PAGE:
Last year saw an influx of new buzzwords. COVID-19 ruled, of course, but it was in good company with ‘pivot’, ‘new normal’, ‘zoom’ and ‘social distance’. Equally buzz-worthy and a concept that may have hit your radar at a similar time are blue light filtering glasses. Since these are the only buzzworthy concepts from the aforementioned list that we can speak of with authority, let’s take a look into what exactly blue light is and why it’s causing such a stir.

What is blue light?

Blue light is part of the visible light spectrum – it’s the light we can physically see whereas ultraviolet (UV) and infrared light are outside the visible light spectrum. Light is made up of electromagnetic particles that travel in waves. These waves range in length and strength and emit energy. The length of these waves is measured in nanometres (nm) with 1 nanometre equalling 1 billionth of a metre.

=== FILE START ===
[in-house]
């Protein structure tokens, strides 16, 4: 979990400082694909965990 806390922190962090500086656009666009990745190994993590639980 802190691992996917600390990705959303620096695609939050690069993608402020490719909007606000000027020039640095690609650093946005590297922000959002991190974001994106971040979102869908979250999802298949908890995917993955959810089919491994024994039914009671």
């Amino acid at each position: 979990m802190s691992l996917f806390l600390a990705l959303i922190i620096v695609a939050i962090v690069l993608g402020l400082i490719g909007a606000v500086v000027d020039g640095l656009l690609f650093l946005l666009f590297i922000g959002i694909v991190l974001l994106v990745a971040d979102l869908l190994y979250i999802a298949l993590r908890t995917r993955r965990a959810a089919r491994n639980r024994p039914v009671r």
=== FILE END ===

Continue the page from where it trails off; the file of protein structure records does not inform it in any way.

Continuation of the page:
Blue light comes from both natural and artificial sources. Sunlight is a natural source, while the blue light emitted from digital screens, electronic devices and LED lights is artificial. Blue light has a very short wavelength and as a result produces more energy. Studies suggest that long term exposure to blue light may damage your eyes.

How does blue light affect us?

Sunlight is the main source of blue light and is everywhere. Our bodies use blue light to regulate our natural sleep cycles, otherwise known as our circadian rhythm. Our mood, level of alertness and overall wellbeing can be aided by natural blue light.